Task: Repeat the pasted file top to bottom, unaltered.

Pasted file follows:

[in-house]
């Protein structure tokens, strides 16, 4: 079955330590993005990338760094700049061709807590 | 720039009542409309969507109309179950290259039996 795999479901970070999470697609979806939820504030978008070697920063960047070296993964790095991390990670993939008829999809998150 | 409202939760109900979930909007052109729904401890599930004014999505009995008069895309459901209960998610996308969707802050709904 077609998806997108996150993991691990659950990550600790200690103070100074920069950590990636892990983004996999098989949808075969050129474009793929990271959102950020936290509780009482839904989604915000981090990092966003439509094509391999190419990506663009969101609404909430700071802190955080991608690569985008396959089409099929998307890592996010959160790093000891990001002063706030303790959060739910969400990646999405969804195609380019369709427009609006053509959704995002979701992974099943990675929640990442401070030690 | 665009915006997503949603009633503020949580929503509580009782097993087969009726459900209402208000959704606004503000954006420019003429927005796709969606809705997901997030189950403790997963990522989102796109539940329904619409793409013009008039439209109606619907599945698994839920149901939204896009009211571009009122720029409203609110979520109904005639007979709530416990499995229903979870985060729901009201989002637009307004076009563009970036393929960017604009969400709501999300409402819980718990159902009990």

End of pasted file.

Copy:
[in-house]
């Protein structure tokens, strides 16, 4: 079955330590993005990338760094700049061709807590 | 720039009542409309969507109309179950290259039996 795999479901970070999470697609979806939820504030978008070697920063960047070296993964790095991390990670993939008829999809998150 | 409202939760109900979930909007052109729904401890599930004014999505009995008069895309459901209960998610996308969707802050709904 077609998806997108996150993991691990659950990550600790200690103070100074920069950590990636892990983004996999098989949808075969050129474009793929990271959102950020936290509780009482839904989604915000981090990092966003439509094509391999190419990506663009969101609404909430700071802190955080991608690569985008396959089409099929998307890592996010959160790093000891990001002063706030303790959060739910969400990646999405969804195609380019369709427009609006053509959704995002979701992974099943990675929640990442401070030690 | 665009915006997503949603009633503020949580929503509580009782097993087969009726459900209402208000959704606004503000954006420019003429927005796709969606809705997901997030189950403790997963990522989102796109539940329904619409793409013009008039439209109606619907599945698994839920149901939204896009009211571009009122720029409203609110979520109904005639007979709530416990499995229903979870985060729901009201989002637009307004076009563009970036393929960017604009969400709501999300409402819980718990159902009990």